I thought the music was okay, if a bit repetitive. It’s actually much better than any music from the era the game is aiming for, and I’ll take tinny, repetitive, but decent music over irritating beeps and squawks pretending to be music.

Playing for just a few sessions starts a series of unlocks of palettes and new playing styles. The style change offers some modifications to the base rules of the game, but nothing too major. One gives more health to start off with while giving one less upgrade option per level. Another makes shops rare and puts more guns in the random caves you pass. Each style is just different enough to be worth experimenting with, but not so different as to radically alter the game.

I liked the style unlocks, but not the palettes. This is due largely to the fact that even being nice, most of the variations are butt ugly and hurt my eyes. For every one color scheme that I said, “Oh, that’s not so bad,” there were five or six more that I shut off after just a few seconds. It’s worth noting that I sometimes said “not bad,” but I never once said, “Okay, that’s nice.”

And this is the main problem I have with the unlocks. It almost never feels like a reward to be given another three colors that all look like variations of babyshit green. What would have been much better is a palette editor in the options menu, allowing me to choose the three or four colors available. The unlocks system could have then doled out more weapons, upgrade options, and play styles. Then each unlock would have gotten me a bit more hyped. Instead, each new palette unlock made me sigh and wonder why I was even bothering.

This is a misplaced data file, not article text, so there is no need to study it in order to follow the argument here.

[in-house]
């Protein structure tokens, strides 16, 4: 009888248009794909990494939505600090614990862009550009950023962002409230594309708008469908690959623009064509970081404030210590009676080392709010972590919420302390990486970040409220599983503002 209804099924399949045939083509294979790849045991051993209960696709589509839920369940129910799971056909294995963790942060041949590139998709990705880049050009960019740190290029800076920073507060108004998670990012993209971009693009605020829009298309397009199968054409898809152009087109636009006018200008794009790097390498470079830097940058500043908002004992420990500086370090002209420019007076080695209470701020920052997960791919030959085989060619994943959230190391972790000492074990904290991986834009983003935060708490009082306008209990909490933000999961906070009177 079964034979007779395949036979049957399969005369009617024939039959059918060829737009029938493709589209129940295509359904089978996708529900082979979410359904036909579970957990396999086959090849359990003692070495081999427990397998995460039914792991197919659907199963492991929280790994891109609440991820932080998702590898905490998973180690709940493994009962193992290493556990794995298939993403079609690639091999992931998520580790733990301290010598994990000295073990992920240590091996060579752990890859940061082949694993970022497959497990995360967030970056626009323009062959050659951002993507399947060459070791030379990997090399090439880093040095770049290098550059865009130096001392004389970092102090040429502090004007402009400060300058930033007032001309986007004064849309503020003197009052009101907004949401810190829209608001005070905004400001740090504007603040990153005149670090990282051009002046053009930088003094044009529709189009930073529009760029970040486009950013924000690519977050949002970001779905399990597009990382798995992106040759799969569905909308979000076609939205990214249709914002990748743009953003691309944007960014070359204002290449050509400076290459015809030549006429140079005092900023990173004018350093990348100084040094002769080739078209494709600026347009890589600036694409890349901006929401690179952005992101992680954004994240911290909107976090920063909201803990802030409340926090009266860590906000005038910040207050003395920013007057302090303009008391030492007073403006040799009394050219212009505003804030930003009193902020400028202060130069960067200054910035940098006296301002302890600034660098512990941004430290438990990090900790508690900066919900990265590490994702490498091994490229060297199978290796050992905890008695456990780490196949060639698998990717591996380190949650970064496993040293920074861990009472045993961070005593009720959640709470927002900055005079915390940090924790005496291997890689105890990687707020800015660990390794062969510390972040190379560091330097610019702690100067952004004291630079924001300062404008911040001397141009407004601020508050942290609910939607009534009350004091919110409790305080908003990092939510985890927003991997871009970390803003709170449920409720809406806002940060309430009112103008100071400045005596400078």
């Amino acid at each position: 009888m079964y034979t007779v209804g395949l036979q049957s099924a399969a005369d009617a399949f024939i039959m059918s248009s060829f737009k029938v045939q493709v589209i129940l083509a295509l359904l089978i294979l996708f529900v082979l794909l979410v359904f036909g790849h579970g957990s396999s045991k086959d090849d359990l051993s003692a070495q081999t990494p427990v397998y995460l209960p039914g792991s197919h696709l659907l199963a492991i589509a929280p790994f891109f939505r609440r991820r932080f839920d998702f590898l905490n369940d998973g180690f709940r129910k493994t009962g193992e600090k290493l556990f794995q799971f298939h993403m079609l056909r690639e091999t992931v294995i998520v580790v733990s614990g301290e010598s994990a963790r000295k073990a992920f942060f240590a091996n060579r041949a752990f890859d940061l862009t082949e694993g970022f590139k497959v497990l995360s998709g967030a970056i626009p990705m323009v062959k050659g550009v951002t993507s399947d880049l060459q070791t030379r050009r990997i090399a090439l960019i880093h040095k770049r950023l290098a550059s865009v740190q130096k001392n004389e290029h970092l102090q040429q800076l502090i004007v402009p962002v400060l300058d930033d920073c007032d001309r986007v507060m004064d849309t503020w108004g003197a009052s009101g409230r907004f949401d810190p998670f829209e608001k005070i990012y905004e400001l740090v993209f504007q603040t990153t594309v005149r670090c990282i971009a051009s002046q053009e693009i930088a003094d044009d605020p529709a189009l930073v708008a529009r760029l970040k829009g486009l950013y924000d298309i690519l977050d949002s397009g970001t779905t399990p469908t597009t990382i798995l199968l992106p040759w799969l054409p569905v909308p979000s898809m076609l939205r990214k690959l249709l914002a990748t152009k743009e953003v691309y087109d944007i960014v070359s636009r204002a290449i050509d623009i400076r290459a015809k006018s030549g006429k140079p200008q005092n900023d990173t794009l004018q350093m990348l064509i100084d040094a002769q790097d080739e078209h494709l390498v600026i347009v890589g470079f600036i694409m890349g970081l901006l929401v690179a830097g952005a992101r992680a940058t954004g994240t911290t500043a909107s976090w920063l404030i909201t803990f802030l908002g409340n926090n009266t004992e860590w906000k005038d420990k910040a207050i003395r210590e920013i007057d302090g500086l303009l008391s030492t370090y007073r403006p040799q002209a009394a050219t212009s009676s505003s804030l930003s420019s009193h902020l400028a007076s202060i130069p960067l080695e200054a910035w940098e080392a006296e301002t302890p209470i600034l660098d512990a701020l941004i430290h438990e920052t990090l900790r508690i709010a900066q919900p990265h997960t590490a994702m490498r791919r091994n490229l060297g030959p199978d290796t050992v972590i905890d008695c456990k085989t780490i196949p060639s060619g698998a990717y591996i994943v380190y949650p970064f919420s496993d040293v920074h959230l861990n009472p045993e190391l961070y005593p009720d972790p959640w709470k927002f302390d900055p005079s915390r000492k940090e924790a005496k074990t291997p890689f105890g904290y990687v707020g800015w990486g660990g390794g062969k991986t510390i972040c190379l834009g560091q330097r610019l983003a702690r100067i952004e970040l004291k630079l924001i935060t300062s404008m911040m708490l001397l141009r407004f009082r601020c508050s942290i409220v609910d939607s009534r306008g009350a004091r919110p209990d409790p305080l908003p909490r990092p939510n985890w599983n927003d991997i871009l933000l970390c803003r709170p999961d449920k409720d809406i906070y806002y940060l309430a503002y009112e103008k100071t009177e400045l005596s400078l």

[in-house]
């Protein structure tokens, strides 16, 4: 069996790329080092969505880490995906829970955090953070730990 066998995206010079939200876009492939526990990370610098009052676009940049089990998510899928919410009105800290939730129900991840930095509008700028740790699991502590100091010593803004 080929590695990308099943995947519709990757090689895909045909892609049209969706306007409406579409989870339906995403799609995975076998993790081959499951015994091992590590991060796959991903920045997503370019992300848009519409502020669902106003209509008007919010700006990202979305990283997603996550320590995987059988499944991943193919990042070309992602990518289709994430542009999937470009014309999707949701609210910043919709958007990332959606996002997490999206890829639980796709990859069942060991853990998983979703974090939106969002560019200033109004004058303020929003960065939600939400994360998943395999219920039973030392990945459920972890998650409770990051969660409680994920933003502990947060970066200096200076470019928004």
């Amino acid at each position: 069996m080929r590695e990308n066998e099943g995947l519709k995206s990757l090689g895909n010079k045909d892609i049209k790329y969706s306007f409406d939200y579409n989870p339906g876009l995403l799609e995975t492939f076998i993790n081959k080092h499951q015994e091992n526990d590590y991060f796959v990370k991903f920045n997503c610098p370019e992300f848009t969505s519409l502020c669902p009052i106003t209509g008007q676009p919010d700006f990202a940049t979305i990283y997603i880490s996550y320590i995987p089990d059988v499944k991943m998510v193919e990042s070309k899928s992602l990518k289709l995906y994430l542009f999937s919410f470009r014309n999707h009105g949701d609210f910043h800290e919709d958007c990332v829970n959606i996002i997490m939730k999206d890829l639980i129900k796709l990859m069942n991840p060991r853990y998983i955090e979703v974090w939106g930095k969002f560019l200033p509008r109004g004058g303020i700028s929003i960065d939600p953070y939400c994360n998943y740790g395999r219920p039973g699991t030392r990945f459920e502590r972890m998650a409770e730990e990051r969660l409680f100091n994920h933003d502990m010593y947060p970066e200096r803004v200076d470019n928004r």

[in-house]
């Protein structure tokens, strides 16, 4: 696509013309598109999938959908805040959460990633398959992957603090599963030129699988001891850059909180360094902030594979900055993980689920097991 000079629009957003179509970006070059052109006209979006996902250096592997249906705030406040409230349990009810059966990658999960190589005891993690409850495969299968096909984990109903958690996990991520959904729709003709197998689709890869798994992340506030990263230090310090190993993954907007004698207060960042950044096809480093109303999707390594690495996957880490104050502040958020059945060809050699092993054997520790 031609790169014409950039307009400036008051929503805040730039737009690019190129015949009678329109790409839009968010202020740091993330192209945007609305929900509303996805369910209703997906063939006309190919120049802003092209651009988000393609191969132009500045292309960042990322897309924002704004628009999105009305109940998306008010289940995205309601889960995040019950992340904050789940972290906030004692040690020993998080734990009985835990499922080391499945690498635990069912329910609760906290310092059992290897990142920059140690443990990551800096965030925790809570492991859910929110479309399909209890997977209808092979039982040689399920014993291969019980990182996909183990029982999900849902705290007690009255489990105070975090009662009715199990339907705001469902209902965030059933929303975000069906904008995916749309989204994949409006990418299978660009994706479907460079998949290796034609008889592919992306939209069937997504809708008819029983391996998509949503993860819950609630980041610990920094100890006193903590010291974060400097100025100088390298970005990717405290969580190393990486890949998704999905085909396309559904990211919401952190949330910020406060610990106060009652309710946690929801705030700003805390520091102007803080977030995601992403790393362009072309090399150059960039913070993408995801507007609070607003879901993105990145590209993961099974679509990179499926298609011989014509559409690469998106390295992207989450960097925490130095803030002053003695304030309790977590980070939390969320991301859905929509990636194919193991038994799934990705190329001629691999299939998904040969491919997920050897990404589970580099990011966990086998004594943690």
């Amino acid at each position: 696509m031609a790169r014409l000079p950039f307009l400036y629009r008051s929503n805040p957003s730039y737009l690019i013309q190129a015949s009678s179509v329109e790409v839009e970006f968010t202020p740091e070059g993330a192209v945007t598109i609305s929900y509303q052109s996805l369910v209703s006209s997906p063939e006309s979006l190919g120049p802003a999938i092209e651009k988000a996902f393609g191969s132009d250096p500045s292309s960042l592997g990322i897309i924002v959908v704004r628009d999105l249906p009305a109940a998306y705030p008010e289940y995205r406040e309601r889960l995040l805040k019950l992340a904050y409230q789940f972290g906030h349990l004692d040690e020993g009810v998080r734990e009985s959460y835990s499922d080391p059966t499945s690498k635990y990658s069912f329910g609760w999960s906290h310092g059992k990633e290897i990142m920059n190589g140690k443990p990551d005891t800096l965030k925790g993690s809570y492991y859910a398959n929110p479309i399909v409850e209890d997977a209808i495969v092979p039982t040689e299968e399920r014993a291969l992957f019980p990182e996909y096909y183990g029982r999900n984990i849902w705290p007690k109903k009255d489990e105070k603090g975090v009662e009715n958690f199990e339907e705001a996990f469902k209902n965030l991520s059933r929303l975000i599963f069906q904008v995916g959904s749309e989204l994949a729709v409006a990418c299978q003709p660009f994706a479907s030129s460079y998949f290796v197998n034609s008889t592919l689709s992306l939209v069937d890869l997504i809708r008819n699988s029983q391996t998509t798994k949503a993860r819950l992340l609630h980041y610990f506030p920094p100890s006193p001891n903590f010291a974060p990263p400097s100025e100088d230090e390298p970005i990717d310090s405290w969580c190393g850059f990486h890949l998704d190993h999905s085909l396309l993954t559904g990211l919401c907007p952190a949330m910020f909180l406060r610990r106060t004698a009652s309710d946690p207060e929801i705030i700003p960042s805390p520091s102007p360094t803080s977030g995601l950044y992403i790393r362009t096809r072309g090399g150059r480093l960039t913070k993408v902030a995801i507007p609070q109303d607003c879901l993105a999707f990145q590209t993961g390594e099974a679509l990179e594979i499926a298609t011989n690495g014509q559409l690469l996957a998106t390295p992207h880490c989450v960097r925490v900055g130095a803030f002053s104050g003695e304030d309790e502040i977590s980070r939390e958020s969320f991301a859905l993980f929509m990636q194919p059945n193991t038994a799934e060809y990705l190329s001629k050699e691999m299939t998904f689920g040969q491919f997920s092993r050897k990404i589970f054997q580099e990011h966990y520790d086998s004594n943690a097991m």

I want to mention the sometimes odd choices in enemies for levels, with the first cavern world being the best example. Your enemies at first are all the stereotypical underground denizens you’d expect to find in old school games. You fight bats, snails, frogs, turtles, and snakes. (Or possibly worms. I’m not real clear on that.) But then there’s what looks like flying jelly beans, and another enemy is a big ball spouting what looks like some kind of smoke balls. Each level has at least one enemy like that, the one that makes me think of that old Sesame Street game, “one of these things is not like the others, one of these things is not the same…”

I also didn’t like how much of the game involved guessing how stuff worked, or what certain abilities did because there’s no manual. On the Vita, there is an option from the start screen to read a PDF manual, but that actually turns out to be ten pages explaining the ratings codes of various regions, and there’s nothing else there. I find it funny how so many indies want to emulate old games, but their selective memories leave out one of the best parts of that era of gaming. The designers probably think being obscure is hip, but there’s a certain point when a bit of explanation could make the games concepts easier to grasp, at least in my opinion. I know it took me forever to sort out what a “Gemhigh” did beyond adding a streaking trail behind my character. (It boosts damage and raises the rate of fire. One of these is helpful, while the other can lead to problems depending on the gun equipped.)

The game ends with one and only one boss encounter, and I swear to God, it looks to me like a giant penis spitting little bursts of semen at the character. When the head splits to reveal teeth and a single eye, I instantly think “Oh no, look out! The one-eyed willy is about to spit!”

I’m not saying Downwell is a bad game, but the wonky controls and limited palettes didn’t appeal to me. So I’ll give it 3 stars and suggest it for gamers who want to go real old school, back to the days when game makers had to stuff a fifteen minute game with cheap padding to make it seem longer. As the game was only 4.99, I don’t feel like I was ripped off. But it’s not something I want to play long term, and I think most people will drop it soon after completing their first run in with the giant trouser snake of doom.